Over the years many books have influenced me as a writer, but a few notable titles stand out. Some of these books were instrumental in kindling my love of reading and jump starting my dream to be a writer. Others helped me to discover which genres I wanted to work in and which styles and themes I wanted to explore. Some of these books were childhood favorites, others I read for the first time as recently as this year. I’ve listed these books in roughly the order in which they first entered my life and provided a brief explanation of why each title is special to me.
If Dinosaurs Came to Town by Dom Mansell
This was, simply put, my favorite book as a small child. This was the one I asked my parents to read me over and over. I trace my love of reading and storytelling to this lovely book and its colorful, dynamic illustrations. I would often imagine myself in the place of the nameless protagonist as his hometown is overrun by dinosaurs! If Dinosaurs Came to Town may also be the source of my recurring desire to write a children’s book about dinosaurs. Maybe someday I will!
Dinotopia by James Gurney
Another childhood favorite. Dinotopia and its sequel Dinotopia: The World Beneath were hugely influential in nurturing my young imagination. The world created by James Gurney is fleshed out in minute detail and feels like a real place! I dare say it rivals Tolkien’s Middle-earth in variety and complexity. I escaped for hours into Gurney’s gorgeous paintings and illustrations, which palpably communicate an awe-inspiring sense of wonder. Whenever I need inspiration for a fantasy project, I always return to Dinotopia. Besides the incomparable artwork, Gurney’s writing style (particularly in the first book) has had an influence on my work for years. I’ve always loved Gurney’s framing device of the long-lost explorer’s journal that just happened to be discovered and transcribed by the author. It adds a depth of realism that helps the reader to suspend disbelief.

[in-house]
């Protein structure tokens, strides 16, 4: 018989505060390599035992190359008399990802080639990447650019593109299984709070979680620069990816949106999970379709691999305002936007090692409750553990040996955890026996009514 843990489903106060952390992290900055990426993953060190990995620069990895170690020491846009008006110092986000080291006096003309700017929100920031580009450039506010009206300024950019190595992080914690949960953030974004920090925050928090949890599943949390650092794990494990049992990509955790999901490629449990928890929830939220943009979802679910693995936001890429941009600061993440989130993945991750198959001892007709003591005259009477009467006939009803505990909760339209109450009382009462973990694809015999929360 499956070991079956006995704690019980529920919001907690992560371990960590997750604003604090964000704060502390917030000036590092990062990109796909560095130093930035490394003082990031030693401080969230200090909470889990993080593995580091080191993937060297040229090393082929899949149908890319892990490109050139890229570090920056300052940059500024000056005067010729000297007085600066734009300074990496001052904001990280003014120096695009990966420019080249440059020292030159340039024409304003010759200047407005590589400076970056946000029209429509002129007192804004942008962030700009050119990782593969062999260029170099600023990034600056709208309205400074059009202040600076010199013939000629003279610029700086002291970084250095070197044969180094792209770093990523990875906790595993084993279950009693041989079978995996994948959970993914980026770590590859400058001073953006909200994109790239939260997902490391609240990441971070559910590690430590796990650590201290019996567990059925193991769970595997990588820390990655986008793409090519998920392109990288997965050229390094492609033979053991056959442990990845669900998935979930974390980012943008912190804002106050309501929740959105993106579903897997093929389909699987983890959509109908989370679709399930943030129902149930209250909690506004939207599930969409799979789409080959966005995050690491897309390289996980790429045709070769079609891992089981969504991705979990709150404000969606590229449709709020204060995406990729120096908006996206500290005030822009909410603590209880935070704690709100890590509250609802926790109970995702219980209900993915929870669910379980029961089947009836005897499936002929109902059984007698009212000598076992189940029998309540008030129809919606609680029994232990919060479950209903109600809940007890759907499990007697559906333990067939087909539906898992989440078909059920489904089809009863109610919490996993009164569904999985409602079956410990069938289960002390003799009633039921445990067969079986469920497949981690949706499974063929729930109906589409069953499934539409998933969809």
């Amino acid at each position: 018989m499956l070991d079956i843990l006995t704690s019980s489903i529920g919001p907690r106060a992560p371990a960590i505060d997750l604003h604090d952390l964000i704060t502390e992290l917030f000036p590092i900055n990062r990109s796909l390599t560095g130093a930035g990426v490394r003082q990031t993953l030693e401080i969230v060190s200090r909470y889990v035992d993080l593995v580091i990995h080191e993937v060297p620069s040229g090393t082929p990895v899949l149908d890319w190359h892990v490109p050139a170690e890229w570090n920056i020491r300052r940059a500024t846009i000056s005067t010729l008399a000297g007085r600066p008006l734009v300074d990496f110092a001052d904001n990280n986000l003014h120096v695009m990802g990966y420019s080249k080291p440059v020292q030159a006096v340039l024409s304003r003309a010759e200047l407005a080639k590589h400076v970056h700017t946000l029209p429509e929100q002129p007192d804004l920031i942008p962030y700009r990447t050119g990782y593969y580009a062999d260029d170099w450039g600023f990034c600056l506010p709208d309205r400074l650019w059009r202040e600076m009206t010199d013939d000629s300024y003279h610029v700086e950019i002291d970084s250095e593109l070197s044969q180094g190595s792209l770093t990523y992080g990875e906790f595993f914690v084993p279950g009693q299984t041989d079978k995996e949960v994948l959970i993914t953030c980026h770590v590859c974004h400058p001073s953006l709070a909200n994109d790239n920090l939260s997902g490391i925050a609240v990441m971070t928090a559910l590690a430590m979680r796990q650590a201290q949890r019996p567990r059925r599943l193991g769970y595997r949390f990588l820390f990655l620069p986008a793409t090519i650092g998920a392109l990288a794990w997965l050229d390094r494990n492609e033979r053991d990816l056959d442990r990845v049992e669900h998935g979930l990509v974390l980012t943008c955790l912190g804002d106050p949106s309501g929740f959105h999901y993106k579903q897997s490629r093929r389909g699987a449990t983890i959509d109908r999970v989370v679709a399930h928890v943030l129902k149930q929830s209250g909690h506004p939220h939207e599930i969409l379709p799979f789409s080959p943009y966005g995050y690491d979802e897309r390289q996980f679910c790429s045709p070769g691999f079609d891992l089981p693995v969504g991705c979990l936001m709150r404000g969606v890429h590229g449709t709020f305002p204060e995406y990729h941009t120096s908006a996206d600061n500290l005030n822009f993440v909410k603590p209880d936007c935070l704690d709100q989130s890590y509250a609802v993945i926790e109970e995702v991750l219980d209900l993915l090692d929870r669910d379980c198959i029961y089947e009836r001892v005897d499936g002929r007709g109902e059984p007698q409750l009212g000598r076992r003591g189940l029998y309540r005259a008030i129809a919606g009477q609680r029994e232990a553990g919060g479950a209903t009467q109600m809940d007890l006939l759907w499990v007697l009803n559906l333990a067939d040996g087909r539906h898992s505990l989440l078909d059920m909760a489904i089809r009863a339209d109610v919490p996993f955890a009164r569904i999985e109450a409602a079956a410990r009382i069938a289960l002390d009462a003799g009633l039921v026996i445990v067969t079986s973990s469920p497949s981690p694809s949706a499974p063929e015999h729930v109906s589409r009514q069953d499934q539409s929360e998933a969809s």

The Time Machine by H.G. Wells
Here’s a book that I read multiple times as a child and remains on my list of favorite novels of all time. Short by modern standards, Wells’ science fiction masterpiece is nevertheless jam-packed with adventure, mystery, and peril. The story is bleak, thrilling, and at times genuinely terrifying. In terms of fast-paced, tightly-plotted adventure fiction The Time Machine is a book I’ll no doubt return to for inspiration in the future (no pun intended).
The Lost World by Arthur Conan Doyle
Another classic of the sci-fi/adventure genre, The Lost World is a book I eagerly devoured as a kid and enjoy re-reading as an adult. Arthur Conan Doyle is a master storyteller best known for his Sherlock Holmes mysteries but his skills as a top tier adventure writer are on full display in The Lost World. The story is told in an engaging first-person narrative through the ingenious framing device of press dispatches by a fictitious journalist. The colorful and memorable characters add a dose of fun that balance the thrilling and suspenseful action sequences. As a kid I loved this book for the dinosaurs, and my early attempts at writing adventure stories often imitated its plot and style. As an adult writer who still aspires to write sci-fi/adventure stories, The Lost World remains a major source of inspiration.
Jurassic Park & The Lost World by Michael Crichton
I was way too young to be reading Michael Crichton’s technothrillers when I first read Jurassic Park and its sequel The Lost World (not to be confused with the above Arthur Conan Doyle novel of the same name). The profanity and graphic violence I was inadvertently exposed to at a young age would have shocked my parents had they known. Somehow, I was able to digest and compartmentalize that stuff as a kid and the experience doesn’t seem to have had much of a negative impact on me. Ironically, I avoid profanity and gory violence in my own writing. All that aside, Jurassic Park and The Lost World had a profound impact on me. It was after reading these books that I first decided that I wanted to become a novelist. After all, if Michael Crichton could make a living writing books about dinosaurs chasing and eating people, why couldn’t I? For several years, Crichton was my favorite author and many of my earliest stories were clear attempts to ape his style (sans the vulgar language, of course) and usually involved dinosaurs chasing and/or eating people. As an adult I appreciate the JP duology even more for being a striking parable about the dangers of scientific hubris and the collision between scientific progress and ethics. These are themes I desire to explore in some of my own work.
Raptor Red by Robert T. Bakker